NEW HYDE PARK, N.Y. (CBSNewYork) – Many experts believe another crisis is brewing when it comes to mental health during this pandemic.

Now help is available to process the grief.

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CBS2’s Aundrea Cline-Thomas introduces us to a frontline worker who lost two family members while battling COVID himself.

“The process today was a little tough. Early in the morning I had an emotional break down a little bit,” said Carlos Rivera.

Rivera works in environmental services at Cohen Children’s Medical Center on Long Island.


On April 14, 2020, his father died of COVID. His grandmother died 11 days earlier, and he couldn’t attend the funerals because he too was battling the virus.

“In the 47 that I’ve been on this earth, it was the toughest sickness I ever had to endure. On the seventh day of quarantine I thought I was going to die,” he said.

Despair is all too familiar to medical professionals, who balanced the stress at work, and also at home. North Shore University ICU nurse Elyse Isopo documented some of her hardest days.

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“I needed to take a deep breath and a moment to myself, because a patient just passed away,” she said in one post in April of last year.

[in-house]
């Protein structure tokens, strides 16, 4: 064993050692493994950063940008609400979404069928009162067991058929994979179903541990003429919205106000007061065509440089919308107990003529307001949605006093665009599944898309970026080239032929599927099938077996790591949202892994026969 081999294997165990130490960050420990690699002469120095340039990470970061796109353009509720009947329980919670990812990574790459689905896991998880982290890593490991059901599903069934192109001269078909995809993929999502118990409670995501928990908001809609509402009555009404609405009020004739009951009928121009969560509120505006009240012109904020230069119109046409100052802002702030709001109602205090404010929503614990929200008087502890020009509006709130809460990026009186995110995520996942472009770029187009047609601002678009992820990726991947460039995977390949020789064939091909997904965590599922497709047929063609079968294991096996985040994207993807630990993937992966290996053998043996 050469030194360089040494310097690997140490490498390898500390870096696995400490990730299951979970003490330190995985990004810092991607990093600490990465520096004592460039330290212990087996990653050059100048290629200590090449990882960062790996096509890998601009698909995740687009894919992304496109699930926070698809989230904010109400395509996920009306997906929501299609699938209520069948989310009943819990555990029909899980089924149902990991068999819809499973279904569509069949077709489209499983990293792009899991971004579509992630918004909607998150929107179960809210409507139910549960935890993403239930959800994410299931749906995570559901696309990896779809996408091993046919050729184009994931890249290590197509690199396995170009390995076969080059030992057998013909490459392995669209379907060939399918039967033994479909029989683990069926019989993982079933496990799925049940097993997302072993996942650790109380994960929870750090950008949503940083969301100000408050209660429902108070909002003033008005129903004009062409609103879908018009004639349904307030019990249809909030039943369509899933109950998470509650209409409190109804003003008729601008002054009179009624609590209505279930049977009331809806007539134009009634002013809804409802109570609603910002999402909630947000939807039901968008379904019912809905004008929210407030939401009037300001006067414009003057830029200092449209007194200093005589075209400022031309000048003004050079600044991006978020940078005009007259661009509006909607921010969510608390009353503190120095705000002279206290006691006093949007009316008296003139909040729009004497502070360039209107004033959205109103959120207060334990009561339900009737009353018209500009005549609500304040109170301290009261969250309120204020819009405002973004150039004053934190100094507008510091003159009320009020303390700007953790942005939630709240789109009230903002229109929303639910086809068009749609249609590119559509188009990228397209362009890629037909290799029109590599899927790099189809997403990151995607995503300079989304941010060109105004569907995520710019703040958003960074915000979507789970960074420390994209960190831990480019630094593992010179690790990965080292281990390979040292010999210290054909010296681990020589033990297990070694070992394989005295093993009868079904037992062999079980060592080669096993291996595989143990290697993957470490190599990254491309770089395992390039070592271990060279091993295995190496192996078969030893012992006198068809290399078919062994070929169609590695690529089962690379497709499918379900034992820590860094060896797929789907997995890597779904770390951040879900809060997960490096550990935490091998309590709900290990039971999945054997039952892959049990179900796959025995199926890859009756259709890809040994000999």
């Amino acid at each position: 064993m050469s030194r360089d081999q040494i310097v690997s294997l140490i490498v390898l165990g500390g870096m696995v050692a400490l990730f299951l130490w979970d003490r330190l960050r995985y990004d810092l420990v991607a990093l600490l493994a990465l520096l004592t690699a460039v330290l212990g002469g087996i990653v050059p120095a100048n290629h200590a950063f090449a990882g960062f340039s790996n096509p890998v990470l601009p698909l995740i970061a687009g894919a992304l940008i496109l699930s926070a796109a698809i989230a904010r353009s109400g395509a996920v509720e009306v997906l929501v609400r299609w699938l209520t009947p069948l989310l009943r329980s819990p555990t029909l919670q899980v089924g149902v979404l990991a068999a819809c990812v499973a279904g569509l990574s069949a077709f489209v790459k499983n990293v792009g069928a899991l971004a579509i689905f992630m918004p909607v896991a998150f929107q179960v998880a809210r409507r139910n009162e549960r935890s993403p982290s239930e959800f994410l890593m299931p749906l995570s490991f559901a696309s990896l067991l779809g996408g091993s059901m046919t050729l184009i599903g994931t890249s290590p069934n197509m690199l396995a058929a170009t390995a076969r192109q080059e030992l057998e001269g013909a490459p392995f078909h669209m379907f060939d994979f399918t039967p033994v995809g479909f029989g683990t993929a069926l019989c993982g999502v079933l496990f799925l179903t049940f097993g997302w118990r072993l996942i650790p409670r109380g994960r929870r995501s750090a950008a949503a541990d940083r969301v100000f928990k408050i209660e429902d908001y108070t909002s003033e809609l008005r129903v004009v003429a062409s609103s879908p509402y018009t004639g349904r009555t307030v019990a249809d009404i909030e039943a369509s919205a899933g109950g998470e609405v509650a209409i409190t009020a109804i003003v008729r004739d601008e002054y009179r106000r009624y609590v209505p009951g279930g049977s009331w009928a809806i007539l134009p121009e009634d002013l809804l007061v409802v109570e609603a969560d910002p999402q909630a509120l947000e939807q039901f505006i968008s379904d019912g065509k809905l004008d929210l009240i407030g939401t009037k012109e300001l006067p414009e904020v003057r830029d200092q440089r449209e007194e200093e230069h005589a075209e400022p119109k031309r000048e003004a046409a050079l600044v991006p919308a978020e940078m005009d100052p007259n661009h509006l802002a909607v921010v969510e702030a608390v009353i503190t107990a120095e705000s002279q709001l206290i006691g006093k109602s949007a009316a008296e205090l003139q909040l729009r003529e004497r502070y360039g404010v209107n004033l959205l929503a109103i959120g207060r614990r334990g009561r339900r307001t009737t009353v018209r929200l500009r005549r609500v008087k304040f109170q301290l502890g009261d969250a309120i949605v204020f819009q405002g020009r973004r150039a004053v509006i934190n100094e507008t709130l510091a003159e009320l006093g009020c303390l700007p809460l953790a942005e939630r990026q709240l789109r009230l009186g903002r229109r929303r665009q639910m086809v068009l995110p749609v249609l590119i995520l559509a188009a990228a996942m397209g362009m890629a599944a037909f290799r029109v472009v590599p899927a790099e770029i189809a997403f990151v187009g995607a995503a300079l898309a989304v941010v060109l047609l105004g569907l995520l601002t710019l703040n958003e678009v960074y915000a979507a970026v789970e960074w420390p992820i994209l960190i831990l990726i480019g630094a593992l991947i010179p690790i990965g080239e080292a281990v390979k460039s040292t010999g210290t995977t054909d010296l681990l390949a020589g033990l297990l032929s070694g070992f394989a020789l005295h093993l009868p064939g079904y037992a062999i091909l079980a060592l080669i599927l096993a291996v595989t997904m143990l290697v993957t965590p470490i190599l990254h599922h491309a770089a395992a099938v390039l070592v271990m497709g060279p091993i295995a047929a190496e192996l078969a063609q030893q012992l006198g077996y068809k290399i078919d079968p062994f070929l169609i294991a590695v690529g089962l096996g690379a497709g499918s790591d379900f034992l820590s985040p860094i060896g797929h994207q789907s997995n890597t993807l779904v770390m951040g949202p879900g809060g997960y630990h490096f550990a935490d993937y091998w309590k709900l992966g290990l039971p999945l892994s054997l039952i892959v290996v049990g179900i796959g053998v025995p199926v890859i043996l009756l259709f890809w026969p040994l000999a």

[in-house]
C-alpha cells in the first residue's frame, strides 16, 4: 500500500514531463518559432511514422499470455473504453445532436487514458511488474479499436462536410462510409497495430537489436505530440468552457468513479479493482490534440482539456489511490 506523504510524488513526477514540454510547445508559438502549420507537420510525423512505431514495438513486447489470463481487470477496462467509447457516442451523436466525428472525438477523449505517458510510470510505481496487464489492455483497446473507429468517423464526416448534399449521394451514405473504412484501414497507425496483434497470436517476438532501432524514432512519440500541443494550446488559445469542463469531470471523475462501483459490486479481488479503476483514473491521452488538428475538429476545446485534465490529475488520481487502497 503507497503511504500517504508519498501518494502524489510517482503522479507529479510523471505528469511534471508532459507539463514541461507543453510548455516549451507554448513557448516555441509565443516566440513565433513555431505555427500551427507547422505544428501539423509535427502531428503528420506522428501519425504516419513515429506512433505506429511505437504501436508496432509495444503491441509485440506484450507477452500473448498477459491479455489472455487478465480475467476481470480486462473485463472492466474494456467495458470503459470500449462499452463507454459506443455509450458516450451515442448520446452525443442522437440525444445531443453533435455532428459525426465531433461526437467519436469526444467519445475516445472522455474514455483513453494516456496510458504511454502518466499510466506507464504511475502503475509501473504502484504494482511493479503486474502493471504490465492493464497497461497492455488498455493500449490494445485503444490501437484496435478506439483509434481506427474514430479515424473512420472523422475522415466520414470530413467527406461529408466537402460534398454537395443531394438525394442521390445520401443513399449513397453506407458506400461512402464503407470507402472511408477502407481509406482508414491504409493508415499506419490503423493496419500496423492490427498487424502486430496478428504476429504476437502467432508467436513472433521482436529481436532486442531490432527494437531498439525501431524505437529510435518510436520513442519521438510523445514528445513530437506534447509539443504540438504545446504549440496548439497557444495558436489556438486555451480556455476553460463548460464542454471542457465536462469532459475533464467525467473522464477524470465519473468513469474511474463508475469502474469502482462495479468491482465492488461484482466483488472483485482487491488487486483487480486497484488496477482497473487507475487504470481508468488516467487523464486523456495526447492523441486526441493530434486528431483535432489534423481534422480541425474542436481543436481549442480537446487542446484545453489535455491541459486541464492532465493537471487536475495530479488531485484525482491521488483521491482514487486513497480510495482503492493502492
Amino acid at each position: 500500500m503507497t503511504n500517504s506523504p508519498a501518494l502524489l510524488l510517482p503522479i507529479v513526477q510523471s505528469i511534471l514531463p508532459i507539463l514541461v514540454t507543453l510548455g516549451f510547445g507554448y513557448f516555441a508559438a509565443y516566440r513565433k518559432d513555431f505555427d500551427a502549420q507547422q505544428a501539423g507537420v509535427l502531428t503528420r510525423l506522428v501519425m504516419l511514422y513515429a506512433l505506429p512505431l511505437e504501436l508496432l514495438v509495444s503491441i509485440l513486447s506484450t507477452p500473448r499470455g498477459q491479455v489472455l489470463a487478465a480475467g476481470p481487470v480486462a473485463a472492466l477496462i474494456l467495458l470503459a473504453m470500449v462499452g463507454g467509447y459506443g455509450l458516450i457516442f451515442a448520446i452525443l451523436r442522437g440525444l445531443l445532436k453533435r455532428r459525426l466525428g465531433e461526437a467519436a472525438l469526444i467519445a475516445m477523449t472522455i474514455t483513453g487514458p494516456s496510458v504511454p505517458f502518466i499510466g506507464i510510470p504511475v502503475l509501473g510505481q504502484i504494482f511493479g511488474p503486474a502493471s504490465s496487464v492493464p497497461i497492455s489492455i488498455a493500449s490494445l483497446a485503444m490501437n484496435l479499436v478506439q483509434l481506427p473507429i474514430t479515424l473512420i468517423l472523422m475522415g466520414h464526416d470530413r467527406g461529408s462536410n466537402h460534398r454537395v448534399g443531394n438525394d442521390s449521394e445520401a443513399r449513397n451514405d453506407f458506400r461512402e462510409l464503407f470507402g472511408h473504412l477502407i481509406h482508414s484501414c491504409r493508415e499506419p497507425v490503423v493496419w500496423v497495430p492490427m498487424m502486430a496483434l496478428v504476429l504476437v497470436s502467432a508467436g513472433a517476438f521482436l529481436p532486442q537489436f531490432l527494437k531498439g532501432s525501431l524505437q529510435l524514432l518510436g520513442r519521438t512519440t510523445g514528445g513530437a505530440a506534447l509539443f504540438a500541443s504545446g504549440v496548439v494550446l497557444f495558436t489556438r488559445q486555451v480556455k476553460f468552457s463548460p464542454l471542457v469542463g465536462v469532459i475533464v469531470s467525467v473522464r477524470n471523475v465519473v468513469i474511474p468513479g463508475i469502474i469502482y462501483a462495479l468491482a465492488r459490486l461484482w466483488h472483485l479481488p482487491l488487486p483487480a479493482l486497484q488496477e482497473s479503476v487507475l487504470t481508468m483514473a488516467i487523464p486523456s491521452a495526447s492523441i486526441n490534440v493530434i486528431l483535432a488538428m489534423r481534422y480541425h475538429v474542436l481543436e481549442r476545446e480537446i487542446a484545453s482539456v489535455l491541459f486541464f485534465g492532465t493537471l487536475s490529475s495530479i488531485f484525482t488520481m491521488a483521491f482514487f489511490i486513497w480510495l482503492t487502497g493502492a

Experts have compared the impact of the collective trauma on the front line to war. That’s why Northwell Health created a new center to help staff and their families process their grief.

“Just like our veterans receive additional specialized supports to acknowledge their sacrifice, so too our healthcare workers deserve the same,” said Dr. Mayer Bellehsen, director of the Center for Traumatic Stress, Resilience and Recovery.

The CTSRR provides peer support programs along with therapy. It will also research the long term impact of traumatic stress from the pandemic.

“Seeing a lot more patients suffering from depression. And the fallout of having to deal with this past year of losing loved ones this center is vital for that,” said Dr. Fred Davis, associate chair of the emergency department at LIJ.

Now the healers need to be the patients.

“I can pinpoint in my head at least five or six colleagues change over the last year that are different people than they used to be, that 100% need this program,” Isopo said.

Northwell is  trying to create a culture where it’s OK to ask for help.

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For now, the center only treats staff members and their families, but expects to expand to the general public in the coming months.

Aundrea Cline-Thomas